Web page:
Elisabetta Fiocchi Malaspina, L'eterno ritorno del Droit des gens di Emer de Vattel (secc. XVIII-XIX), May 2017
Global Perspectives on Legal History 8
With “L'eterno ritorno del Droit des gens di Emer de Vattel (secc. XVIII-XIX)” by Elisabetta Fiocchi Malaspina, the Max Planck Institute for European Legal History presents the newest publication in its book series "Global Perspectives on Legal History".
Global Perspectives on Legal History is a book series edited and published by the Max Planck Institute for European Legal History, Frankfurt am Main, Germany.
As its title suggests, the series is designed to advance the scholarly research of legal historians worldwide who seek to transcend the established boundaries of national legal scholarship that typically sets the focus on a single, dominant modus of normativity and law. The series aims to privilege studies dedicated to reconstructing the historical evolution of normativity from a global perspective.
It includes monographs, editions of sources, and collaborative works. All titles in the series are available both as premium print-on-demand and in the open-access format.
More information on the series and forthcoming volumes: http://global.rg.mpg.de
Prof. Dr. iur. Elisabetta Fiocchi Malaspina is Assistant Professor at the University of Zurich
L'eterno ritorno del Droit des gens di Emer de Vattel (secc. XVIII-XIX)
L'impatto sulla cultura giuridica in prospettiva globale
Global Perspectives on Legal History 8
Frankfurt am Main: Max Planck Institute for European Legal History 2017. 364 p., € 17,69 D
Open Access Online Edition: http://dx.doi.org/10.12946/gplh8
The numerous editions and early translations produced throughout the eighteenth century enabled the broad dissemination of Emer de Vattel’s juridical-political work Droit des gens. This book investigates the global impact of the Droit des gens with regard to the different political realities, the historical and legal contexts as well as the attempts, mechanisms and strategies used to put these ideas into practice and establish new doctrine between the eighteenth and nineteenth centuries.
The Droit des gens had an extremely diverse impact, owing to its varied reception in different political situations, historical and legal contexts, and attempts at practical and theoretical implementation. The fact that Vattel’s book was a point of reference for a considerable number of jurists and politicians further demonstrates its authority in the eighteenth and nineteenth centuries.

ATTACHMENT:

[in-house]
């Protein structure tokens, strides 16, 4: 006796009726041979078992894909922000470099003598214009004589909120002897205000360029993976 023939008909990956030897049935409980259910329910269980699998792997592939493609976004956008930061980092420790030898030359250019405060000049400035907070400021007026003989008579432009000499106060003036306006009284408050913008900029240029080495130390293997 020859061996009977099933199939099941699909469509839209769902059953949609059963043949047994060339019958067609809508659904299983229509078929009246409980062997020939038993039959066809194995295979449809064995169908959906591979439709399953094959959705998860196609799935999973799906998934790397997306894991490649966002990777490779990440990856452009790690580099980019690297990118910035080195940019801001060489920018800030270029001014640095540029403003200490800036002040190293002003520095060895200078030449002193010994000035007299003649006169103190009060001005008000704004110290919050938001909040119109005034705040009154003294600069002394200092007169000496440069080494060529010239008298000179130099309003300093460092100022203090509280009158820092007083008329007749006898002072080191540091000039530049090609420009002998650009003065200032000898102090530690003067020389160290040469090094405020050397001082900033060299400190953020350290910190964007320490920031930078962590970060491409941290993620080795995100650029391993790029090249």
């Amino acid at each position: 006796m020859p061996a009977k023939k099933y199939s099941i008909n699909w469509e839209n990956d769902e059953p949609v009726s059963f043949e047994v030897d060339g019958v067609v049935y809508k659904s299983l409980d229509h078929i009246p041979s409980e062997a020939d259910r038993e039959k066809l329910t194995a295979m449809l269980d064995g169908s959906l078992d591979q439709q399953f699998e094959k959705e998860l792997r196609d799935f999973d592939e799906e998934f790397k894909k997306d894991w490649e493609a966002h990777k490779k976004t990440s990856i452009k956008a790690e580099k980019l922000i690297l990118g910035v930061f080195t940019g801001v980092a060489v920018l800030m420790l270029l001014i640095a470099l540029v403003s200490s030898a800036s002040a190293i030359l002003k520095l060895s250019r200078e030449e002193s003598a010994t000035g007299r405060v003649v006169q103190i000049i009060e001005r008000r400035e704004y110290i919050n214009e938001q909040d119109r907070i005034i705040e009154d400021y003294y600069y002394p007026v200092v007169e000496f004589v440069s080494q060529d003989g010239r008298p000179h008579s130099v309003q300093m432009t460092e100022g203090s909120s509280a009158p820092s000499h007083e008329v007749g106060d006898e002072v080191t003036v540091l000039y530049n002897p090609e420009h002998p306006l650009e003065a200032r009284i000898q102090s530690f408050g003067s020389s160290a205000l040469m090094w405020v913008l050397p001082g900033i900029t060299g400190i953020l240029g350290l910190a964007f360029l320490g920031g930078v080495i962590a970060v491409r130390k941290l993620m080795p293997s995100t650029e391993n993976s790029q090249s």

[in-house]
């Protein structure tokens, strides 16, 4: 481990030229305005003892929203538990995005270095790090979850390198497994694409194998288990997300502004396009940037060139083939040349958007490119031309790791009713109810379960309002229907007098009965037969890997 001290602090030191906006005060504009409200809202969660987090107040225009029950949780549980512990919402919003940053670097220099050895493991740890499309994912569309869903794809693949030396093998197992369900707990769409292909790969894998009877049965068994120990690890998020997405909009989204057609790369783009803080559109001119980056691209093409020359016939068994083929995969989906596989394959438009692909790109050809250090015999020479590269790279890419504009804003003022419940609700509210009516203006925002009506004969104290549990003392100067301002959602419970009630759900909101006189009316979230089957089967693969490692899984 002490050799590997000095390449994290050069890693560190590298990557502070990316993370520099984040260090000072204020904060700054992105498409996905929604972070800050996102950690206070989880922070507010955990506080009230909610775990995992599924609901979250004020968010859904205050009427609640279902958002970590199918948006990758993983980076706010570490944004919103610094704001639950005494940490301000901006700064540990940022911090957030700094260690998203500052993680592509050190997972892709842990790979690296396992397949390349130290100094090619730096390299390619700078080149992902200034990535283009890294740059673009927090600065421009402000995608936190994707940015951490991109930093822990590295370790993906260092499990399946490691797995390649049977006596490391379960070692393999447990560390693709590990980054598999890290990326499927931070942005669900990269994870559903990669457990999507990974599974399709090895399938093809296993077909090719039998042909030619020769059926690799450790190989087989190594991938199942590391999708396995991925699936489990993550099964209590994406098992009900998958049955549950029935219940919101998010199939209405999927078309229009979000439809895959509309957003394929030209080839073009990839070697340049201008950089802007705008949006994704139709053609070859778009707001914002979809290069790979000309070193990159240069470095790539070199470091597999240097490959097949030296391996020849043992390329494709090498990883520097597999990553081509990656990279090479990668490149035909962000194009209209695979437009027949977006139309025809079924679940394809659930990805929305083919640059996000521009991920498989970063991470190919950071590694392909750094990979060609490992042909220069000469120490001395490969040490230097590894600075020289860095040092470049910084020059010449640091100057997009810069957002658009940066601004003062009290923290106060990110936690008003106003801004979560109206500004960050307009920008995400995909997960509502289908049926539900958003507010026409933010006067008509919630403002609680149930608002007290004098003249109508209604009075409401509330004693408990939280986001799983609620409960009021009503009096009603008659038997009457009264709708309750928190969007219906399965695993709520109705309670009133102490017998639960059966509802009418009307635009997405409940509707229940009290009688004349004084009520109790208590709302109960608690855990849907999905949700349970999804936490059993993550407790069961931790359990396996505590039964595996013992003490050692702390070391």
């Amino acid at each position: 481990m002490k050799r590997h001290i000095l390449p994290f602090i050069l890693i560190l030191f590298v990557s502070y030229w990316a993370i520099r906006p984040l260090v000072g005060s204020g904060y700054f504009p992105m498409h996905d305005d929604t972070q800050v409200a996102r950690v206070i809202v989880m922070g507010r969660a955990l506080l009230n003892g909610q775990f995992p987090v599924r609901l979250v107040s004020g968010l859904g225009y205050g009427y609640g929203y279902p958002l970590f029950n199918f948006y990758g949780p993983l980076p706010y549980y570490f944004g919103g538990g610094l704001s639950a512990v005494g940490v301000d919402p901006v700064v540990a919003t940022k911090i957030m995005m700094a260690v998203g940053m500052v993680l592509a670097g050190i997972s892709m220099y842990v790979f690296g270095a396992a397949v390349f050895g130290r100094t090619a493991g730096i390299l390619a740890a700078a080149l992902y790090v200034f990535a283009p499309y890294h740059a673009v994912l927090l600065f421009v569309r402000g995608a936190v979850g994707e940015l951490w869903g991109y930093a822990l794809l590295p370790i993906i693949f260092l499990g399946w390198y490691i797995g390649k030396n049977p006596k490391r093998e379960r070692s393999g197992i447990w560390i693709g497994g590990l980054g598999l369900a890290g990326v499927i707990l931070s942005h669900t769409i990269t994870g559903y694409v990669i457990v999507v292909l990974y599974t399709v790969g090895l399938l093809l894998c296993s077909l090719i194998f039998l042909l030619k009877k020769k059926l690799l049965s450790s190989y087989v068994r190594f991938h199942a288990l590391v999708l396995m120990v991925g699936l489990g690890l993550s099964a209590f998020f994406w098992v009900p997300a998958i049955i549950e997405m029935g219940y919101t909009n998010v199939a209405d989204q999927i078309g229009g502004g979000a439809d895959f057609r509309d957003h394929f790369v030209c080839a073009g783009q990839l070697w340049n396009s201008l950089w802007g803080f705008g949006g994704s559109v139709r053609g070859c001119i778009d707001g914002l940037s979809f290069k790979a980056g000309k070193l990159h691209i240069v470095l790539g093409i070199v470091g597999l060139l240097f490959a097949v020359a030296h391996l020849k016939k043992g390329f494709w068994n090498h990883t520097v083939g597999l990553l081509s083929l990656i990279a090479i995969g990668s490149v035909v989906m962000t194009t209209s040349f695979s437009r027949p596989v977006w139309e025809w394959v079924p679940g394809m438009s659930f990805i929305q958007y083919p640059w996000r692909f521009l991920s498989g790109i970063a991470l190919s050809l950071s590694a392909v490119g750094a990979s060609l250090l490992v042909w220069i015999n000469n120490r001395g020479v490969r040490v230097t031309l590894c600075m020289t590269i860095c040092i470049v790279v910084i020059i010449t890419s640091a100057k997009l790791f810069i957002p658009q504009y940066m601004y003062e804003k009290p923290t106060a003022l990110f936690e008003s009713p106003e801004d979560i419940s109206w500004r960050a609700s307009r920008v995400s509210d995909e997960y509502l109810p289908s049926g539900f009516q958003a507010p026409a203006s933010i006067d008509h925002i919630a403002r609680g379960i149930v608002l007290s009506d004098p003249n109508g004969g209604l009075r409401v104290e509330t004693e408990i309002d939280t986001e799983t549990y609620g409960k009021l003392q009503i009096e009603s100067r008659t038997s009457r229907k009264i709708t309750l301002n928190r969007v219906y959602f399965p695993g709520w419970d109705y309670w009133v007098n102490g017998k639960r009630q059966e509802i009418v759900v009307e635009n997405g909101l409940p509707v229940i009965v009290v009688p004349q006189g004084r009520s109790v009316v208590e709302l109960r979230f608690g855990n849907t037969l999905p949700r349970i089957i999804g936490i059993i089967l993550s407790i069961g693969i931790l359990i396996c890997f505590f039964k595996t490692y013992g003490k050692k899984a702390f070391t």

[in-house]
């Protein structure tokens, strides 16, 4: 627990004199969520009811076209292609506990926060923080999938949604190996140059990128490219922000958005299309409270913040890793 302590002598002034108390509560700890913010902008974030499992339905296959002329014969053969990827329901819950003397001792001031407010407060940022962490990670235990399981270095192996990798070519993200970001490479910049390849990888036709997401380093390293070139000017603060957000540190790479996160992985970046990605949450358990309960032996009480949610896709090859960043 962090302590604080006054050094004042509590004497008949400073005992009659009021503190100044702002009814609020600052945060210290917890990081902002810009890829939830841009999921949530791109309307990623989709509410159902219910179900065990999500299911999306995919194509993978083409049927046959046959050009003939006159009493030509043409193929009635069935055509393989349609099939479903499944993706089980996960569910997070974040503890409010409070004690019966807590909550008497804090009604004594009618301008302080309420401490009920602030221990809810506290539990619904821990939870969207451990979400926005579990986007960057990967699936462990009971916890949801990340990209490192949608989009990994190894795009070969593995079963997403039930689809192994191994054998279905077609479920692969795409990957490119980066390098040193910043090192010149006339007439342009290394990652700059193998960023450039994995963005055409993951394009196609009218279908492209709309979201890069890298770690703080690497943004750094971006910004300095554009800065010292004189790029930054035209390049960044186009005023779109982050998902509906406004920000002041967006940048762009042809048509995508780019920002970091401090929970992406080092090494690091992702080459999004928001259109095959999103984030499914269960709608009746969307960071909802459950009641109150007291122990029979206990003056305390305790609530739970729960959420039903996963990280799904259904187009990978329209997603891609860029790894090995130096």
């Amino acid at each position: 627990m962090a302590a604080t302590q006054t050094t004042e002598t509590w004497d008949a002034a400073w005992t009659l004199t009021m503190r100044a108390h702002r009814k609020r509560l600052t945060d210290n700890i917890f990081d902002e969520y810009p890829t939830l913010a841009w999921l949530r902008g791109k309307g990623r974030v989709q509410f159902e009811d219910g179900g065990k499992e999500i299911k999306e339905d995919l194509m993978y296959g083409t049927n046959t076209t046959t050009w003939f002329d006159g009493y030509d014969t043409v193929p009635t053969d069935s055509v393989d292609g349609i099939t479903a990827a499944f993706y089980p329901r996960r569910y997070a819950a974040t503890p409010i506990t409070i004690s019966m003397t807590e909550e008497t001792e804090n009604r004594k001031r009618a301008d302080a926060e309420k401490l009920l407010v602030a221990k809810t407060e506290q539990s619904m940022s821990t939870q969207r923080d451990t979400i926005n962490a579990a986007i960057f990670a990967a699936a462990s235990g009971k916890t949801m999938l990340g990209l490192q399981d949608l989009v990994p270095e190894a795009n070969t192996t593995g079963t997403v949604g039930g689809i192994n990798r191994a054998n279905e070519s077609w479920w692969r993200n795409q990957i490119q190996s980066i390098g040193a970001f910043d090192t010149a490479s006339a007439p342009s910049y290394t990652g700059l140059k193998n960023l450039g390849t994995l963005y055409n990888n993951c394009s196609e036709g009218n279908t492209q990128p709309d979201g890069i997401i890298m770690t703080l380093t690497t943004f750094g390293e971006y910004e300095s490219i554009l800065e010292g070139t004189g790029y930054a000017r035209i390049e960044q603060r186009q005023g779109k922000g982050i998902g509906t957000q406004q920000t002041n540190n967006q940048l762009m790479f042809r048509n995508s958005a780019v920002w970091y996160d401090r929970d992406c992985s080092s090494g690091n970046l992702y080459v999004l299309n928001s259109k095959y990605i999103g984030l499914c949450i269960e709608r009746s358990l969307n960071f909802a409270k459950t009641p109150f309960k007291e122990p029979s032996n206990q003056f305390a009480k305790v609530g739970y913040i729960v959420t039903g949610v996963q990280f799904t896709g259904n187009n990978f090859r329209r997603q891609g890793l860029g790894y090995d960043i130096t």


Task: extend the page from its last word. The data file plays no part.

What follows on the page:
The question naturally arises whether the continuous references to the work may be regarded as «typical citations of style», simply confined to referencing Vattel’s thought, or whether they are a clear sign of a deeper significance; one springing directly from the characteristics of the Droit des gens, with its capacity to organise and regulate the State in its domestic and international relations.
The dissemination of the Droit des gens is reconstructed via a broad overview of the dynamics that actually underpinned the use of the treatise, ranging from its influence on political power in domestic and foreign affairs to its use as a guidebook for diplomats and consuls, and even its use as a teaching manual.
Co-existing in Vattel’s work are several topics—the legislative, the political and the social—which are developed independently of one another, yet are part of one unified framework. The book aims to bring together a study of the first publication in 1758 of Vattel’s Droit des gens, its constant interaction with subsequent editions, translations and annotated versions carried out by jurists in the 19th century its critical reception (both positive and negative) in relation to the more complex legislative contexts.
The publishing history of the Droit des gens will be accompanied by the methodological aspect—closely bound to the need to write a global legal history—in which translation, in the broader sense of the term, plays a key role. Concepts of fashion and modernity are examined within the context of the practical and theoretical legal entanglements of the eighteenth and nineteenth centuries, thanks to the voices of distinguished jurists and politicians who made use of the Droit des gens and who translated and annotated it, thereby encouraging the assimilation—not always unadulterated—of Vattel’s thinking.